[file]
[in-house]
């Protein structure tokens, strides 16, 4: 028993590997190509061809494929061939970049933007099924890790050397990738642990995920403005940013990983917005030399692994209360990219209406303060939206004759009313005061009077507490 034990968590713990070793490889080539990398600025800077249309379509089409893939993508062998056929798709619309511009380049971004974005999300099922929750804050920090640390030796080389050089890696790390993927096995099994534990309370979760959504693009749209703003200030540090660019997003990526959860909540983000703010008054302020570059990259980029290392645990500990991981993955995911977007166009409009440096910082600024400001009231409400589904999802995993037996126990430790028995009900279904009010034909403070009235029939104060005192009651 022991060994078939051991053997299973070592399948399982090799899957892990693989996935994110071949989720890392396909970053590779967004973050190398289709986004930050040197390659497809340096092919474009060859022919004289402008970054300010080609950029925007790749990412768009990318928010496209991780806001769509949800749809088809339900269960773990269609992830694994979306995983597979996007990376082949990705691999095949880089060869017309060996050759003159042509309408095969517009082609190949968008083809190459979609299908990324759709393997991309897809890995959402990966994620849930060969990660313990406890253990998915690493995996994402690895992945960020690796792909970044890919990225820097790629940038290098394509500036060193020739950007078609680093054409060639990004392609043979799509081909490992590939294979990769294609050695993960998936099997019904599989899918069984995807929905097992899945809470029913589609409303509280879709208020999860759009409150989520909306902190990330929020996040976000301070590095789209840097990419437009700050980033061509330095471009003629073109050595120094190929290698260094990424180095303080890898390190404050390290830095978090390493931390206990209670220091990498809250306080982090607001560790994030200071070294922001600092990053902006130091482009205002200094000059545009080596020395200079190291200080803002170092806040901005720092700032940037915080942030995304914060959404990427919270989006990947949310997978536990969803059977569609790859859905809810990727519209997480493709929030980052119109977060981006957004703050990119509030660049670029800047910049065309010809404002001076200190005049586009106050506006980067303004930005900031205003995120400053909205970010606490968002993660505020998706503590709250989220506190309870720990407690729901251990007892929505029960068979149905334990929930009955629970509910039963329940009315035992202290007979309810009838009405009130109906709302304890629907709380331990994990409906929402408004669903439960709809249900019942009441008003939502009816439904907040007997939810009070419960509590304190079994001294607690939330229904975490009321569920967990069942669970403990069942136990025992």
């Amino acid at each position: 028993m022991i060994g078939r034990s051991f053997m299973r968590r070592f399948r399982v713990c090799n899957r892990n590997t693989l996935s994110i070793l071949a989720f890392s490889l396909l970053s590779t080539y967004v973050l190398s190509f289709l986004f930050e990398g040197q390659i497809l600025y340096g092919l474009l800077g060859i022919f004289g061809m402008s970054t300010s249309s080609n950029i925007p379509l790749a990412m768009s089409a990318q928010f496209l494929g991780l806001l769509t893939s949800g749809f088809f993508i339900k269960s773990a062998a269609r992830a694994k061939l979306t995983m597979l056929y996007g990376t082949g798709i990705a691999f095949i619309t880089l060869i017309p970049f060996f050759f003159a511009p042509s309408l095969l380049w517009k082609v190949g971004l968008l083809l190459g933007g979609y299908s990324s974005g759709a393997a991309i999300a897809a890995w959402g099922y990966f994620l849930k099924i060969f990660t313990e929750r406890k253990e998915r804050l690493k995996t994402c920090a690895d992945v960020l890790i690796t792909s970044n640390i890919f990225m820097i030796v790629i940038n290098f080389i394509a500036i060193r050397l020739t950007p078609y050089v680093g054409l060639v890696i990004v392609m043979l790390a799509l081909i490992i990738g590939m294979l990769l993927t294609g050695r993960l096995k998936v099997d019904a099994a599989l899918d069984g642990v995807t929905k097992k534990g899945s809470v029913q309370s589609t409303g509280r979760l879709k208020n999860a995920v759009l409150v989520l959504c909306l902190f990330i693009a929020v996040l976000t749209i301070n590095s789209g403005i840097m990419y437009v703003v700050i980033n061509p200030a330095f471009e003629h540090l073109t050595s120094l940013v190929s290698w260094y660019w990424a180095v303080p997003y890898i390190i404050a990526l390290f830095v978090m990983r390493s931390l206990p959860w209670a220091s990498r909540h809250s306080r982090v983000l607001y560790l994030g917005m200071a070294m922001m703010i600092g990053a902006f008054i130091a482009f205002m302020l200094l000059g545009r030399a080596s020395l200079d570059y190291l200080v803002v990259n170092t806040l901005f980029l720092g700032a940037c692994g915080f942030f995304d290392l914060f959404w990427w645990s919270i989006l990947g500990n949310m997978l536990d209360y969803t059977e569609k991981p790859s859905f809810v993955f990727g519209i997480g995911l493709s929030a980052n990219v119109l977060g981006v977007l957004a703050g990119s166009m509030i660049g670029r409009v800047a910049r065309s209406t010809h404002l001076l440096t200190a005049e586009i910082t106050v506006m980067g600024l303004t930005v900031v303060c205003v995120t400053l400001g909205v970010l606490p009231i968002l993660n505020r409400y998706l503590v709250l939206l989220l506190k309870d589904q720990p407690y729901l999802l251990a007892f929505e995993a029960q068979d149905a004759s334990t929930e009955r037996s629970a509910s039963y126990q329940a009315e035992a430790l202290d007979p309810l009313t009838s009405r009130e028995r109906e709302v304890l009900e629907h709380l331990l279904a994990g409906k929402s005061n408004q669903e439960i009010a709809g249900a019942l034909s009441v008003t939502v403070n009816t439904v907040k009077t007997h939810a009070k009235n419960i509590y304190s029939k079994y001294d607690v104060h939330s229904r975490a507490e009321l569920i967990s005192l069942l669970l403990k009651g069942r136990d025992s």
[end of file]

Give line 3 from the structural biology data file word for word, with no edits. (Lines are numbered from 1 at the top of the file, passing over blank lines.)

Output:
């Amino acid at each position: 028993m022991i060994g078939r034990s051991f053997m299973r968590r070592f399948r399982v713990c090799n899957r892990n590997t693989l996935s994110i070793l071949a989720f890392s490889l396909l970053s590779t080539y967004v973050l190398s190509f289709l986004f930050e990398g040197q390659i497809l600025y340096g092919l474009l800077g060859i022919f004289g061809m402008s970054t300010s249309s080609n950029i925007p379509l790749a990412m768009s089409a990318q928010f496209l494929g991780l806001l769509t893939s949800g749809f088809f993508i339900k269960s773990a062998a269609r992830a694994k061939l979306t995983m597979l056929y996007g990376t082949g798709i990705a691999f095949i619309t880089l060869i017309p970049f060996f050759f003159a511009p042509s309408l095969l380049w517009k082609v190949g971004l968008l083809l190459g933007g979609y299908s990324s974005g759709a393997a991309i999300a897809a890995w959402g099922y990966f994620l849930k099924i060969f990660t313990e929750r406890k253990e998915r804050l690493k995996t994402c920090a690895d992945v960020l890790i690796t792909s970044n640390i890919f990225m820097i030796v790629i940038n290098f080389i394509a500036i060193r050397l020739t950007p078609y050089v680093g054409l060639v890696i990004v392609m043979l790390a799509l081909i490992i990738g590939m294979l990769l993927t294609g050695r993960l096995k998936v099997d019904a099994a599989l899918d069984g642990v995807t929905k097992k534990g899945s809470v029913q309370s589609t409303g509280r979760l879709k208020n999860a995920v759009l409150v989520l959504c909306l902190f990330i693009a929020v996040l976000t749209i301070n590095s789209g403005i840097m990419y437009v703003v700050i980033n061509p200030a330095f471009e003629h540090l073109t050595s120094l940013v190929s290698w260094y660019w990424a180095v303080p997003y890898i390190i404050a990526l390290f830095v978090m990983r390493s931390l206990p959860w209670a220091s990498r909540h809250s306080r982090v983000l607001y560790l994030g917005m200071a070294m922001m703010i600092g990053a902006f008054i130091a482009f205002m302020l200094l000059g545009r030399a080596s020395l200079d570059y190291l200080v803002v990259n170092t806040l901005f980029l720092g700032a940037c692994g915080f942030f995304d290392l914060f959404w990427w645990s919270i989006l990947g500990n949310m997978l536990d209360y969803t059977e569609k991981p790859s859905f809810v993955f990727g519209i997480g995911l493709s929030a980052n990219v119109l977060g981006v977007l957004a703050g990119s166009m509030i660049g670029r409009v800047a910049r065309s209406t010809h404002l001076l440096t200190a005049e586009i910082t106050v506006m980067g600024l303004t930005v900031v303060c205003v995120t400053l400001g909205v970010l606490p009231i968002l993660n505020r409400y998706l503590v709250l939206l989220l506190k309870d589904q720990p407690y729901l999802l251990a007892f929505e995993a029960q068979d149905a004759s334990t929930e009955r037996s629970a509910s039963y126990q329940a009315e035992a430790l202290d007979p309810l009313t009838s009405r009130e028995r109906e709302v304890l009900e629907h709380l331990l279904a994990g409906k929402s005061n408004q669903e439960i009010a709809g249900a019942l034909s009441v008003t939502v403070n009816t439904v907040k009077t007997h939810a009070k009235n419960i509590y304190s029939k079994y001294d607690v104060h939330s229904r975490a507490e009321l569920i967990s005192l069942l669970l403990k009651g069942r136990d025992s």